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Roots of Unity

Roots of Unity

Mathematics: learning it, doing it, celebrating it.

  • Grapefruit Math

    Grapefruit Math

    By Evelyn Lamb | May 19, 2015 |

    I taught a topology and geometry class this semester, and one of the topics we covered was spherical geometry. One of the interesting properties of spherical geometry is the fact that on a given sphere, the angles in a triangle completely determine the side lengths and area of the triangle. […]

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  • A Few of My Favorite Spaces: Fat Cantor Sets

    By Evelyn Lamb | April 30, 2015 |

    Last month, I wrote about the Cantor set , a mathematical space that is an interesting mix of small and large. It’s small in the sense that its length is 0. But it’s large in the sense that it’s uncountable. Once a mathematician get their hands on an object, one of their first instincts is to tweak it and see what happens. […]

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  • Mathematics, Live: A Conversation with Katie Steckles and Laura Taalman

    By Evelyn Lamb | April 24, 2015 |

    Katie Steckles is a math communicator based in Manchester, England. Laura Taalman is a Professor of Mathematics at James Madison University who has been on leave to work first as the Mathematician-in-Residence at the Museum of Mathematics in New York City, and now as Senior Product Manager for Education at the 3D-printer company MakerBot in Brooklyn. […]

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  • In Praise of Fractals and Poetry

    In Praise of Fractals and Poetry

    By Evelyn Lamb | April 20, 2015 |

    A portion of the Mandelbrot set, which may be the world's most famous fractal. Image: Wolfgangbeyer, via Wikimedia Commons. This year for Math Poetry month , I read Proportions of the Heart: Poems that Play with Mathematics , a collection of poems by Emily Grosholz. […]

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  • Lambert on Love and Hate in Geometry

    Lambert on Love and Hate in Geometry

    By Evelyn Lamb | April 13, 2015 |

      Johann Heinrich Lambert. Image: public domain, via Wikimedia Commons.   The history of hyperbolic geometry is filled with hyperbolic quotes , and I came across a beautiful one earlier this semester in my math history class. […]

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  • The Cantor Function: Angel or Devil?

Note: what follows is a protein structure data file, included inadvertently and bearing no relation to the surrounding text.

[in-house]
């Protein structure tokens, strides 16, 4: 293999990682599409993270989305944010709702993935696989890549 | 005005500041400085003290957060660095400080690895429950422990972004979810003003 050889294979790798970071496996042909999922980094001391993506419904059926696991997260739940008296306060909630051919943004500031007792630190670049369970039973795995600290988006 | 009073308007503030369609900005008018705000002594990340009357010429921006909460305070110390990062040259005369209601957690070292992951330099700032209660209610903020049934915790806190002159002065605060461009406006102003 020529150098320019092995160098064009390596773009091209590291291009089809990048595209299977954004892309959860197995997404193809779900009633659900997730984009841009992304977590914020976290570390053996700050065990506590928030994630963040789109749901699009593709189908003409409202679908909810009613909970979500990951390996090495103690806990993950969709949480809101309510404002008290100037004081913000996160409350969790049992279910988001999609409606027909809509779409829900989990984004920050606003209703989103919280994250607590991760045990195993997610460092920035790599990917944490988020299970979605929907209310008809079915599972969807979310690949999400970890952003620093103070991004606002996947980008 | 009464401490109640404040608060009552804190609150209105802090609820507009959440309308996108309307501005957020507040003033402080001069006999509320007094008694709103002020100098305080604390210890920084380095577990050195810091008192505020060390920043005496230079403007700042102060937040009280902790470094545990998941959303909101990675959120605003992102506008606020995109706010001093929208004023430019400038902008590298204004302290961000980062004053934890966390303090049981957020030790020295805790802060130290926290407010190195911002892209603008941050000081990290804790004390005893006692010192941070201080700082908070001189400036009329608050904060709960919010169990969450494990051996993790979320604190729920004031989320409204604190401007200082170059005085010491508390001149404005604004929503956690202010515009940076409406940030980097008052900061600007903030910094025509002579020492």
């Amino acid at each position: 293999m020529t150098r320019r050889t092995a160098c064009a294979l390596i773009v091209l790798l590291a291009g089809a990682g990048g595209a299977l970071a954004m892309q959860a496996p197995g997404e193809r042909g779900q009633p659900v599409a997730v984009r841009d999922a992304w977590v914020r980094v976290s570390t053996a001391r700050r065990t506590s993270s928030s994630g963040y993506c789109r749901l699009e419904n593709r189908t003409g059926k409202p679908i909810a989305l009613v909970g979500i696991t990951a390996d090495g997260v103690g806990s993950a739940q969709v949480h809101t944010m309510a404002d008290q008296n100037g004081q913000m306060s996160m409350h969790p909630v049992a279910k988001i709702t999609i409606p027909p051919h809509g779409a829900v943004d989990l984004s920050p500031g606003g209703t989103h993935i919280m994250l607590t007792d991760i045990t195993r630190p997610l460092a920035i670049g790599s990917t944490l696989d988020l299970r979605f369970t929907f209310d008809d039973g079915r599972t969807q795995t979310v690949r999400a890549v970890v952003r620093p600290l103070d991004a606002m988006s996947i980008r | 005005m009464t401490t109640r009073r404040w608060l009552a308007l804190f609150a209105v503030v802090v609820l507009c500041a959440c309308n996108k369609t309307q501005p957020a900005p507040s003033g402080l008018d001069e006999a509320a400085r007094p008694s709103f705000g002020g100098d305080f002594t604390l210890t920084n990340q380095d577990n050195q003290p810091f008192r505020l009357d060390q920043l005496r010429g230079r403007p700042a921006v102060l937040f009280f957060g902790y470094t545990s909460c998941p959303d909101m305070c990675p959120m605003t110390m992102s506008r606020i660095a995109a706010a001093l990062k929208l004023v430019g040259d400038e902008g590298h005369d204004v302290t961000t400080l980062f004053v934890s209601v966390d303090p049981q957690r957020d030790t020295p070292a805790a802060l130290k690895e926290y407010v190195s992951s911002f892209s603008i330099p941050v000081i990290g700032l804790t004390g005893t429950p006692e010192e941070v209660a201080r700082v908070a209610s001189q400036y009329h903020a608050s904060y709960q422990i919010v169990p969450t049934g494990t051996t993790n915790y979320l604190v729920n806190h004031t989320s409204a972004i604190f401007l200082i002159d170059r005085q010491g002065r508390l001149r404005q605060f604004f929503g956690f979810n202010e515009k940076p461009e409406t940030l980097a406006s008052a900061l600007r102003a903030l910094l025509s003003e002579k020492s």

The Cantor Function: Angel or Devil?

    By Evelyn Lamb | March 31, 2015 |

    When you’re looking at it, it just stays there, constant and still. But if you turn your back for just an instant at a point in the Cantor set, the function grows impossibly quickly. It’s not a Weeping Angel , it’s the Devil’s staircase, or, if you’re a little less whimsical, the Cantor function . […]

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  • A Few of My Favorite Spaces: The Cantor Set

    A Few of My Favorite Spaces: The Cantor Set

    By Evelyn Lamb | March 26, 2015 |

    Last month, I wrote about the π-Base , a website that serves a similar function to the book Counterexamples in Topology . I’m teaching a topology class this semester, and it’s been fun to revisit some good counterexamples. As a new series on the blog, I’ll be writing about some of these strange and interesting mathematical spaces. […]

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  • What’s so Great about Continued Fractions?

    What’s so Great about Continued Fractions?

    By Evelyn Lamb | March 17, 2015 |

    The more I learn about continued fractions, the more enamored I am with them. Last week, when I wrote about how much better continued fractions are than the arbitrary decimal digits we usually use to describe numbers , I mentioned that continued fractions tell us the “best approximations” of irrational numbers. […]

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  • Don’t Recite Digits to Celebrate Pi. Recite Its Continued Fraction Instead.

    Don’t Recite Digits to Celebrate Pi. Recite Its Continued Fraction Instead.

    By Evelyn Lamb | March 11, 2015 |

    The digits of pi reciting contest is an all-too-common Pi Day event. And as this year is a once-in-a-century confluence of month/day/year with the first few decimal digits of pi, we might be in for more of those than usual. Our 10 fingers make decimal digits a natural choice, but if we were capybaras or the Simpsons , we might use base 8. […]

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  • Uber, but for Topological Spaces

    Uber, but for Topological Spaces

    By Evelyn Lamb | February 28, 2015 |

    So it’s cold and rainy, and you’re up a little too late trying to figure out why that one pesky assumption is necessary in a theorem. Wouldn’t it be nice if you could just order up a space that was path connected but not locally connected ? You’re in luck, there’s an app a website for that. […]

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